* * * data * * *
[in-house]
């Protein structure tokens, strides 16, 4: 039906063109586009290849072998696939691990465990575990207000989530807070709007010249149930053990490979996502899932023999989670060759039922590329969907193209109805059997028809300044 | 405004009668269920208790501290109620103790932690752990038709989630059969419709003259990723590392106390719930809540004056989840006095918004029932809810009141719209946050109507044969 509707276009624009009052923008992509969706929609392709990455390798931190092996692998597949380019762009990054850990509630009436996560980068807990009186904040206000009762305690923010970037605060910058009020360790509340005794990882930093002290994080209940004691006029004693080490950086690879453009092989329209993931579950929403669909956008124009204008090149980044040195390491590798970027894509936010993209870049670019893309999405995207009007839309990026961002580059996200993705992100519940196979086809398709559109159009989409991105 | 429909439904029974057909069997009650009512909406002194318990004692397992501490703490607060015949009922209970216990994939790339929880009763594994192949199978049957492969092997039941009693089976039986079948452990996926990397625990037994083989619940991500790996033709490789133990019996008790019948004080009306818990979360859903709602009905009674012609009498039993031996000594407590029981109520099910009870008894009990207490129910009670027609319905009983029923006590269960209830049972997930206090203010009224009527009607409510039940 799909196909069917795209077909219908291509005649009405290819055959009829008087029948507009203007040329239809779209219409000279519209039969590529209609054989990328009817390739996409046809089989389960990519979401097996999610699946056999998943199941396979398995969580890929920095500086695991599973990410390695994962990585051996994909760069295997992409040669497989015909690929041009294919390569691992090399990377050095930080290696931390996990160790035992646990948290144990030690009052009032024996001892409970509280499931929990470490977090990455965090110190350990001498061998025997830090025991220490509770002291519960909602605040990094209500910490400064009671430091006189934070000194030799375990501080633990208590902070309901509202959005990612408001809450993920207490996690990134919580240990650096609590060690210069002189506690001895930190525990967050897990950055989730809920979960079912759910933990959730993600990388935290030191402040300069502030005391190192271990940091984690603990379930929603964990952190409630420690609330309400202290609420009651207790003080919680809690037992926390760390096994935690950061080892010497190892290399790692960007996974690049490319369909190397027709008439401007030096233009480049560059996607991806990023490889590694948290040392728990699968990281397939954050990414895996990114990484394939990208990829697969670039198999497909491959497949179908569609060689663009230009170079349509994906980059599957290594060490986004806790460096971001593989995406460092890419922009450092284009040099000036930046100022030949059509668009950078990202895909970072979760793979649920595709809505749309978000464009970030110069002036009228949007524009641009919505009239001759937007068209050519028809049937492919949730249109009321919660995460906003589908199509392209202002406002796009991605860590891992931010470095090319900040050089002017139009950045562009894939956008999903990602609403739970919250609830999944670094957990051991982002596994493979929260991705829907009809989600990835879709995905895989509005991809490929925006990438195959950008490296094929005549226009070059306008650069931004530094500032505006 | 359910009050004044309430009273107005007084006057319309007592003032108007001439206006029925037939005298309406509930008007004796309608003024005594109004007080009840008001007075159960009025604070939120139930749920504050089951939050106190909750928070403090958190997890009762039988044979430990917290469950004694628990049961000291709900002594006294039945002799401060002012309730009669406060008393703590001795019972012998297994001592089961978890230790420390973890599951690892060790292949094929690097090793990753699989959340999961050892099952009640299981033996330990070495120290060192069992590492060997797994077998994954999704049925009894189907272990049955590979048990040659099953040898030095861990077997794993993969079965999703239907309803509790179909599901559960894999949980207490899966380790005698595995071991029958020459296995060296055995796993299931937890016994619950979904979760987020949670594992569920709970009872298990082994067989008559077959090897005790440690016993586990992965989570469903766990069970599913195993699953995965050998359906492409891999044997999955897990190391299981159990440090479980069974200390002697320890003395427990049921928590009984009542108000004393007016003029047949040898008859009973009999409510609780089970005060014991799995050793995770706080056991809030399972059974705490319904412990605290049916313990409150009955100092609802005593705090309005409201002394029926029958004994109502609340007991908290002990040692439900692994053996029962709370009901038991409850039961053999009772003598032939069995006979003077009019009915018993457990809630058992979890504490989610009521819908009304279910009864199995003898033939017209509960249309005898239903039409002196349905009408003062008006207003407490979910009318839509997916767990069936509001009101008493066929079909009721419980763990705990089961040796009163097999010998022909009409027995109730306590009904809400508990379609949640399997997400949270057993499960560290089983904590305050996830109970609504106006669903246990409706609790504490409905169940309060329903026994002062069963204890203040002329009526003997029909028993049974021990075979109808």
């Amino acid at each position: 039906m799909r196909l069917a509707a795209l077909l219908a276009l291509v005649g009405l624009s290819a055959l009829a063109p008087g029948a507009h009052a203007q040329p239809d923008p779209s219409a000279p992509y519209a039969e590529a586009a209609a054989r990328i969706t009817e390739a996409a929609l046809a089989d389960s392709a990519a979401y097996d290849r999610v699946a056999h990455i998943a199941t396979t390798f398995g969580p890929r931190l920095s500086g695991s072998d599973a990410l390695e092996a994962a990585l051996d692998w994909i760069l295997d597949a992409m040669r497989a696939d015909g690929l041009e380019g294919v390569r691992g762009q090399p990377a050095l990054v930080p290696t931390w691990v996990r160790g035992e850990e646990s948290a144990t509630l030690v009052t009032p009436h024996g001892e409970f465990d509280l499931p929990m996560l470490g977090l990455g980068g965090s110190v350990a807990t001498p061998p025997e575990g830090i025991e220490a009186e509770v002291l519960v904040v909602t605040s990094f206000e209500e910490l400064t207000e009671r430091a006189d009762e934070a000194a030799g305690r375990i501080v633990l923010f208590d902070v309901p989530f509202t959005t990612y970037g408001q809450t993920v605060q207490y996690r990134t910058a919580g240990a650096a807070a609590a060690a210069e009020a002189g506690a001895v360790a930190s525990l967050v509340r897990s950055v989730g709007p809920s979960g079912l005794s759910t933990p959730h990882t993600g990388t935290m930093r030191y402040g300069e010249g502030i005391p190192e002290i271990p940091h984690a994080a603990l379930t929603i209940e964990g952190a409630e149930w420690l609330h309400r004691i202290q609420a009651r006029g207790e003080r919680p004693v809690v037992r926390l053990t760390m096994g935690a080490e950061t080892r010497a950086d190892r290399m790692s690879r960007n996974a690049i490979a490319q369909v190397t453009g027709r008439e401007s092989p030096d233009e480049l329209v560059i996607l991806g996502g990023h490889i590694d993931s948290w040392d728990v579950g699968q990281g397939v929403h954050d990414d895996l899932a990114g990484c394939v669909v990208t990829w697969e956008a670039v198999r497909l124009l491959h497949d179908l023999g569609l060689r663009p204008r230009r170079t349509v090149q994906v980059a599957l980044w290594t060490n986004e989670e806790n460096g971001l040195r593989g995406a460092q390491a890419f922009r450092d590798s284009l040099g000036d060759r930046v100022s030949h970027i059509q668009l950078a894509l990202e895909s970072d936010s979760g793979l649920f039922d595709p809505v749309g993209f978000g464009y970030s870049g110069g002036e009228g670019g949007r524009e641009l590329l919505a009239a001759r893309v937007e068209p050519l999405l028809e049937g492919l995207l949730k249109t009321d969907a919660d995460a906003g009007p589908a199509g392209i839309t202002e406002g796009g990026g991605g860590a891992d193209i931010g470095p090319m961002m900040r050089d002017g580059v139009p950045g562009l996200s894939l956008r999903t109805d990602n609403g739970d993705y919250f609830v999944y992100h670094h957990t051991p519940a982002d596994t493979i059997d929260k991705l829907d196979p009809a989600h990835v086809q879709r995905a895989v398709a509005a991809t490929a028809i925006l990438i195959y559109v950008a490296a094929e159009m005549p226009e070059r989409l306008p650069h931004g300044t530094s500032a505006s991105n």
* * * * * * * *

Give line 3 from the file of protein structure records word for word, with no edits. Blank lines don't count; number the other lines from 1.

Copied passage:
């Amino acid at each position: 039906m799909r196909l069917a509707a795209l077909l219908a276009l291509v005649g009405l624009s290819a055959l009829a063109p008087g029948a507009h009052a203007q040329p239809d923008p779209s219409a000279p992509y519209a039969e590529a586009a209609a054989r990328i969706t009817e390739a996409a929609l046809a089989d389960s392709a990519a979401y097996d290849r999610v699946a056999h990455i998943a199941t396979t390798f398995g969580p890929r931190l920095s500086g695991s072998d599973a990410l390695e092996a994962a990585l051996d692998w994909i760069l295997d597949a992409m040669r497989a696939d015909g690929l041009e380019g294919v390569r691992g762009q090399p990377a050095l990054v930080p290696t931390w691990v996990r160790g035992e850990e646990s948290a144990t509630l030690v009052t009032p009436h024996g001892e409970f465990d509280l499931p929990m996560l470490g977090l990455g980068g965090s110190v350990a807990t001498p061998p025997e575990g830090i025991e220490a009186e509770v002291l519960v904040v909602t605040s990094f206000e209500e910490l400064t207000e009671r430091a006189d009762e934070a000194a030799g305690r375990i501080v633990l923010f208590d902070v309901p989530f509202t959005t990612y970037g408001q809450t993920v605060q207490y996690r990134t910058a919580g240990a650096a807070a609590a060690a210069e009020a002189g506690a001895v360790a930190s525990l967050v509340r897990s950055v989730g709007p809920s979960g079912l005794s759910t933990p959730h990882t993600g990388t935290m930093r030191y402040g300069e010249g502030i005391p190192e002290i271990p940091h984690a994080a603990l379930t929603i209940e964990g952190a409630e149930w420690l609330h309400r004691i202290q609420a009651r006029g207790e003080r919680p004693v809690v037992r926390l053990t760390m096994g935690a080490e950061t080892r010497a950086d190892r290399m790692s690879r960007n996974a690049i490979a490319q369909v190397t453009g027709r008439e401007s092989p030096d233009e480049l329209v560059i996607l991806g996502g990023h490889i590694d993931s948290w040392d728990v579950g699968q990281g397939v929403h954050d990414d895996l899932a990114g990484c394939v669909v990208t990829w697969e956008a670039v198999r497909l124009l491959h497949d179908l023999g569609l060689r663009p204008r230009r170079t349509v090149q994906v980059a599957l980044w290594t060490n986004e989670e806790n460096g971001l040195r593989g995406a460092q390491a890419f922009r450092d590798s284009l040099g000036d060759r930046v100022s030949h970027i059509q668009l950078a894509l990202e895909s970072d936010s979760g793979l649920f039922d595709p809505v749309g993209f978000g464009y970030s870049g110069g002036e009228g670019g949007r524009e641009l590329l919505a009239a001759r893309v937007e068209p050519l999405l028809e049937g492919l995207l949730k249109t009321d969907a919660d995460a906003g009007p589908a199509g392209i839309t202002e406002g796009g990026g991605g860590a891992d193209i931010g470095p090319m961002m900040r050089d002017g580059v139009p950045g562009l996200s894939l956008r999903t109805d990602n609403g739970d993705y919250f609830v999944y992100h670094h957990t051991p519940a982002d596994t493979i059997d929260k991705l829907d196979p009809a989600h990835v086809q879709r995905a895989v398709a509005a991809t490929a028809i925006l990438i195959y559109v950008a490296a094929e159009m005549p226009e070059r989409l306008p650069h931004g300044t530094s500032a505006s991105n």